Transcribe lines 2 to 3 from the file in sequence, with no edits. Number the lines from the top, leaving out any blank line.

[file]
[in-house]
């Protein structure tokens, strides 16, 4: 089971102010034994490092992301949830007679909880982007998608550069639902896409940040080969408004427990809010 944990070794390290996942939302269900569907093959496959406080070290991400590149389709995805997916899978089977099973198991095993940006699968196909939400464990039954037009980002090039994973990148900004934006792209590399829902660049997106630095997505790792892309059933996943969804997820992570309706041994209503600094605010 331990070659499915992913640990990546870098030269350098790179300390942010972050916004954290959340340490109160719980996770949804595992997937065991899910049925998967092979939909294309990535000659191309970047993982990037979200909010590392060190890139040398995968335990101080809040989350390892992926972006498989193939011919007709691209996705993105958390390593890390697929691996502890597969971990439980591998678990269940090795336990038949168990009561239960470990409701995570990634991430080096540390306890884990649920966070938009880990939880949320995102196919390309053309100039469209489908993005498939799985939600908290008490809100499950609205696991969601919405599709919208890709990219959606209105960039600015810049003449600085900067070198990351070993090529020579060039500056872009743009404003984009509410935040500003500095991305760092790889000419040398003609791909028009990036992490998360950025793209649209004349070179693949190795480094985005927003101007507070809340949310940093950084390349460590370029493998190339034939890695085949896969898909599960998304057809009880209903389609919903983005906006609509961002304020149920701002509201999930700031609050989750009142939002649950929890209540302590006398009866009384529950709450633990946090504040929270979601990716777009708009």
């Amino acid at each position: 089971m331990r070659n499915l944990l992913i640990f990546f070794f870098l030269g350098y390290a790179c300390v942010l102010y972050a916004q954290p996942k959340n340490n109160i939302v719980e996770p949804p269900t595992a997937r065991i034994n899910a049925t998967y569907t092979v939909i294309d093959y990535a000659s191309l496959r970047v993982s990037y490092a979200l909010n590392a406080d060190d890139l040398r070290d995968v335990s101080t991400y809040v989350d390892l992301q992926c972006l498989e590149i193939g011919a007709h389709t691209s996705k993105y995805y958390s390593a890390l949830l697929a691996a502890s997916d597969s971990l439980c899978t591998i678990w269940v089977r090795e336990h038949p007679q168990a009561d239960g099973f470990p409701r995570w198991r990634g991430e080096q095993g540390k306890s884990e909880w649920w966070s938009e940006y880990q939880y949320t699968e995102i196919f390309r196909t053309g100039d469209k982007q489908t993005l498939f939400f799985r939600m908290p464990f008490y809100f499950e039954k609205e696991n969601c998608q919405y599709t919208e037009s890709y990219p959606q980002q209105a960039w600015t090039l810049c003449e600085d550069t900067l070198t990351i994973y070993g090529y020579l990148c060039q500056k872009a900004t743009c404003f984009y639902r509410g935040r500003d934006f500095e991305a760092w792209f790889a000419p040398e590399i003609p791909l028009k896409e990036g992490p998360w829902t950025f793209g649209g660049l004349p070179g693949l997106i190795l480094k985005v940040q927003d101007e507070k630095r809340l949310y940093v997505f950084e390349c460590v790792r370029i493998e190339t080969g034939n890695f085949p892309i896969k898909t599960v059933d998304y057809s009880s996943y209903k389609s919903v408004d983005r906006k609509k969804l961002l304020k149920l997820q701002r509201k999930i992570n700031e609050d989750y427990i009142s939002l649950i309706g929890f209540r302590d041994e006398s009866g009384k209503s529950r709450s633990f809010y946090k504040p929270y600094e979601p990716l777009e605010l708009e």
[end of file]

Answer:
């Protein structure tokens, strides 16, 4: 089971102010034994490092992301949830007679909880982007998608550069639902896409940040080969408004427990809010 944990070794390290996942939302269900569907093959496959406080070290991400590149389709995805997916899978089977099973198991095993940006699968196909939400464990039954037009980002090039994973990148900004934006792209590399829902660049997106630095997505790792892309059933996943969804997820992570309706041994209503600094605010 331990070659499915992913640990990546870098030269350098790179300390942010972050916004954290959340340490109160719980996770949804595992997937065991899910049925998967092979939909294309990535000659191309970047993982990037979200909010590392060190890139040398995968335990101080809040989350390892992926972006498989193939011919007709691209996705993105958390390593890390697929691996502890597969971990439980591998678990269940090795336990038949168990009561239960470990409701995570990634991430080096540390306890884990649920966070938009880990939880949320995102196919390309053309100039469209489908993005498939799985939600908290008490809100499950609205696991969601919405599709919208890709990219959606209105960039600015810049003449600085900067070198990351070993090529020579060039500056872009743009404003984009509410935040500003500095991305760092790889000419040398003609791909028009990036992490998360950025793209649209004349070179693949190795480094985005927003101007507070809340949310940093950084390349460590370029493998190339034939890695085949896969898909599960998304057809009880209903389609919903983005906006609509961002304020149920701002509201999930700031609050989750009142939002649950929890209540302590006398009866009384529950709450633990946090504040929270979601990716777009708009």
């Amino acid at each position: 089971m331990r070659n499915l944990l992913i640990f990546f070794f870098l030269g350098y390290a790179c300390v942010l102010y972050a916004q954290p996942k959340n340490n109160i939302v719980e996770p949804p269900t595992a997937r065991i034994n899910a049925t998967y569907t092979v939909i294309d093959y990535a000659s191309l496959r970047v993982s990037y490092a979200l909010n590392a406080d060190d890139l040398r070290d995968v335990s101080t991400y809040v989350d390892l992301q992926c972006l498989e590149i193939g011919a007709h389709t691209s996705k993105y995805y958390s390593a890390l949830l697929a691996a502890s997916d597969s971990l439980c899978t591998i678990w269940v089977r090795e336990h038949p007679q168990a009561d239960g099973f470990p409701r995570w198991r990634g991430e080096q095993g540390k306890s884990e909880w649920w966070s938009e940006y880990q939880y949320t699968e995102i196919f390309r196909t053309g100039d469209k982007q489908t993005l498939f939400f799985r939600m908290p464990f008490y809100f499950e039954k609205e696991n969601c998608q919405y599709t919208e037009s890709y990219p959606q980002q209105a960039w600015t090039l810049c003449e600085d550069t900067l070198t990351i994973y070993g090529y020579l990148c060039q500056k872009a900004t743009c404003f984009y639902r509410g935040r500003d934006f500095e991305a760092w792209f790889a000419p040398e590399i003609p791909l028009k896409e990036g992490p998360w829902t950025f793209g649209g660049l004349p070179g693949l997106i190795l480094k985005v940040q927003d101007e507070k630095r809340l949310y940093v997505f950084e390349c460590v790792r370029i493998e190339t080969g034939n890695f085949p892309i896969k898909t599960v059933d998304y057809s009880s996943y209903k389609s919903v408004d983005r906006k609509k969804l961002l304020k149920l997820q701002r509201k999930i992570n700031e609050d989750y427990i009142s939002l649950i309706g929890f209540r302590d041994e006398s009866g009384k209503s529950r709450s633990f809010y946090k504040p929270y600094e979601p990716l777009e605010l708009e």